A Different Dinner: Bay Area Indigenous Restaurants

“The land is sacred. These words are at the core of your being.  The land is our mother, the rivers our blood.  Take our land away and we die.  That is, the Indian in us dies.” –Mary Brave Bird, Lakota

Thanksgiving celebrations have a rich, conflicting, and confusing history that include two different historical sites.

The first event, the well-known and beloved Plymouth Colony harvest celebration, took place in the fall of 1621 in Massachusetts, after more than half of the original English settlers had perished.  The second event is the less famous and decidedly more violent 1565 feast held by General Pedro Menendez de Aviles following a battle that left scores of French Huguenot soldiers dead on Matanzas Beach and the surrounding St. Augustine, Florida, area. Both of these events took place with Europeans sharing food and festivities with the Native Americans who lived in each respective area.

Over the years, the meaning and menus have changed from what originally was a celebration to give thanks to God for survival, to a four day holiday devoted to football, extravagant parades, family gatherings, and a calorie-laden menu that threatens everyone’s A1C.  Ultimately, the colonization of North America between 1492 and 1700 led to a decimation of indigenous people and their way of life, an appropriation of land, and the introduction of laws intended to impose a new order upon the native people.

Although the European colonists never intended to introduce diseases that took the lives of 90% of the native population, and changed their way of life forever, the effect was the same.  And this happened incrementally over time in all areas of the United States.  Many descendants of the devastated tribes naturally feel that Thanksgiving is a time of mourning and protest since the holiday honors the arrival of European settlers, an end of an era and the beginning of a period of annihilation and oppression.

Indigenous Tamale on wood table

Perhaps this year might be an opportunity to consider revisiting what the European settlers and Native Americans might actually have shared.

indigenous meat balls

You might be surprised to learn that mashed potatoes and turkey with stuffing were not on the menu.  The potato was introduced to North America in the 1700s, and not cultivated commercially at first.  Instead, attendees at the first Thanksgiving enjoyed game animals like deer and elk.  And although fowl was eaten at the 1621 Thanksgiving celebration, ducks and geese were probably eaten rather than turkey. Also, these birds were stuffed with onions, herbs and nuts rather than a toasted bread stuffing that we eat today.   Shellfish, eels and other seafood also graced the first Thanksgiving table. Likewise, in 1565 Florida, the Thanksgiving feast included dried beans, dried fruits, spices, wine and oil from barrels brought from Spain and other places, and local fresh greens, vegetables, fruit and available seafood.  The Spanish had chickens that they brought from Spain as well.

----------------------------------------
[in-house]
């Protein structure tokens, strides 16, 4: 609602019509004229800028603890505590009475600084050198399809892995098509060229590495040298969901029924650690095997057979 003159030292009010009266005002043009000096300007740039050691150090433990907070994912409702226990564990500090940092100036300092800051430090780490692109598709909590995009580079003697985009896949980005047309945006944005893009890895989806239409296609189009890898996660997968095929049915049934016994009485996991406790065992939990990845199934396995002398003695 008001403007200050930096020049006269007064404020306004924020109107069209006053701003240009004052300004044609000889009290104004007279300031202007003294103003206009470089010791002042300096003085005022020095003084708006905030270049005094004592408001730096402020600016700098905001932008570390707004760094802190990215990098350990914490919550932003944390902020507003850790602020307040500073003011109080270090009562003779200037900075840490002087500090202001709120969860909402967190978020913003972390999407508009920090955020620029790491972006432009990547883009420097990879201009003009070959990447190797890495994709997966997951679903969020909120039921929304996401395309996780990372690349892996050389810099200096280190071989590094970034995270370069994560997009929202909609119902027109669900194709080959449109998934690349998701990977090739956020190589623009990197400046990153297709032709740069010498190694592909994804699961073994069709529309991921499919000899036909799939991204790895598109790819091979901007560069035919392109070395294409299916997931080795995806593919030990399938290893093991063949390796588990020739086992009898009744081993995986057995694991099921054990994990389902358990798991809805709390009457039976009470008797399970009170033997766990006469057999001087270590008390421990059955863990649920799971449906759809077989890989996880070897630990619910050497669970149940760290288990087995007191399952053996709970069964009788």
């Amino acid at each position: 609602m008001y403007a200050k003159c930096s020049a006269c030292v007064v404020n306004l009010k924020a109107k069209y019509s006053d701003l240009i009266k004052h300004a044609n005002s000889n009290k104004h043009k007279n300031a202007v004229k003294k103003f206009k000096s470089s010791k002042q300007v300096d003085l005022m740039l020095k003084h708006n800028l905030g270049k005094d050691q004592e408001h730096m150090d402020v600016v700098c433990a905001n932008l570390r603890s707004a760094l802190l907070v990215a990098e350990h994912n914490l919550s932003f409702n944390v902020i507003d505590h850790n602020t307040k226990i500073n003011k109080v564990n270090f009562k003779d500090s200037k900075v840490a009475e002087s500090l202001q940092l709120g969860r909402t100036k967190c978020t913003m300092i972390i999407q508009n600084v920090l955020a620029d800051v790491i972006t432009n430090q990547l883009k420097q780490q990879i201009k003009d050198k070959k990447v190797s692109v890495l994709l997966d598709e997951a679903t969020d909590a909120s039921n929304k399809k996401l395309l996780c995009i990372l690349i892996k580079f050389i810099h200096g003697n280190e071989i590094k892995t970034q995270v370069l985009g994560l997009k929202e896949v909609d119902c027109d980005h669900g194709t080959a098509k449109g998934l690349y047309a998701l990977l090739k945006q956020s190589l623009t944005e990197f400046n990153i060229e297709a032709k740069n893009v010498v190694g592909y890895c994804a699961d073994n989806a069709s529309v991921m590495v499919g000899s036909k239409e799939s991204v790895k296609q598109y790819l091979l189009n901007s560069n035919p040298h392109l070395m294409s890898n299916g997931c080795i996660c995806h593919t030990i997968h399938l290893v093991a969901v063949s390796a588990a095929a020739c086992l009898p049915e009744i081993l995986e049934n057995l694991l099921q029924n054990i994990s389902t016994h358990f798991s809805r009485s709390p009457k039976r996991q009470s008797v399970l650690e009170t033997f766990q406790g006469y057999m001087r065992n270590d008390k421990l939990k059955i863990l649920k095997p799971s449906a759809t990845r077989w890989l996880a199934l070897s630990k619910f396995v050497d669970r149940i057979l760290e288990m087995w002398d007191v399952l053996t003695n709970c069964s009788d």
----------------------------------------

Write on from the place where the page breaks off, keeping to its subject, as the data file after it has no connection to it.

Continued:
There are very few restaurants nationally that focus on indigenous food in the U.S. , but here in the Bay Area we are fortunate enough to have TWO such establishments.

They are Wahpepah’s Kitchen in Oakland and Café Ohlone, scheduled to open full time on the UC Berkeley campus, outside the Hearst Museum of Anthropology.  Café Ohlone originally was located at the back of the University Press Bookstore on campus, but closed during the first year of the pandemic out of a sense of responsibility to keep the community safe.  The new version of Café Ohlone is open on a limited basis and offers some lunchtime tastings, brunches, and tea tastings.  Local fresh food items like black oak acorn bread, soft boiled quail eggs, venison stews, offer a unique view of what the Ohlone people enjoy. Imaginative herbal tea blends and desserts that include seed cakes, chia pudding and tan oak acorn flour brownies round out the menu. Reservations can be made at reservations@makamham.com.

Wahpepah’s Kitchen, located in the Fruitvale section of Oakland, is run by Chef Crystal Wahpepah, a registered member of the Kickapoo tribe of Oklahoma.  As a small child, Chef Crystal was fascinated with the preparation and sharing of the distinct dishes that were native to her background.  Prior to opening her restaurant, Crystal catered for twelve years, offering natural Native American food that included locally sourced vegetables and fruits.  She also uses food products such as meats, fish, spices and corn meal from Native American or indigenous producers.  Chef Crystal, a graduate of San Francisco’s La Cocina food incubator program, has three main objectives: first, to acknowledge that we live on stolen land; second, how that acknowledgement connects to the reclamation of Native food ways (food sovereignty); and third, to educate communities and organizations on the health benefits of Native food ways.

Indigenous charcuterie board
indigenous meal on colorful blanket
Indigenous meal prep in bowl

The menu at Wahpepah’s Kitchen changes with the seasons, and each season offers its own tasty specialties, such as summer berries or seasonal mushrooms. 

A surprising variety of meat and fish is available each season.  Currently, braised rabbit tamales, sticks of seasoned and cooked buffalo or deer meat , and smoked salmon salad are offered, as well as  Chef Crystal’s  grandmother’s Kickapoo bison chili. Iced prickly pear limeade and wild mint iced tea provide delicious and natural refreshment.

So perhaps this is the year you try a different approach to celebrating Thanksgiving, treat yourself to an unparalleled dining experience, and eat as our Native American brothers have eaten all along. Who knows?  This might start a new family tradition for you!

Photos courtesy of Wahpepah’s Kitchen and Cafe Ohlone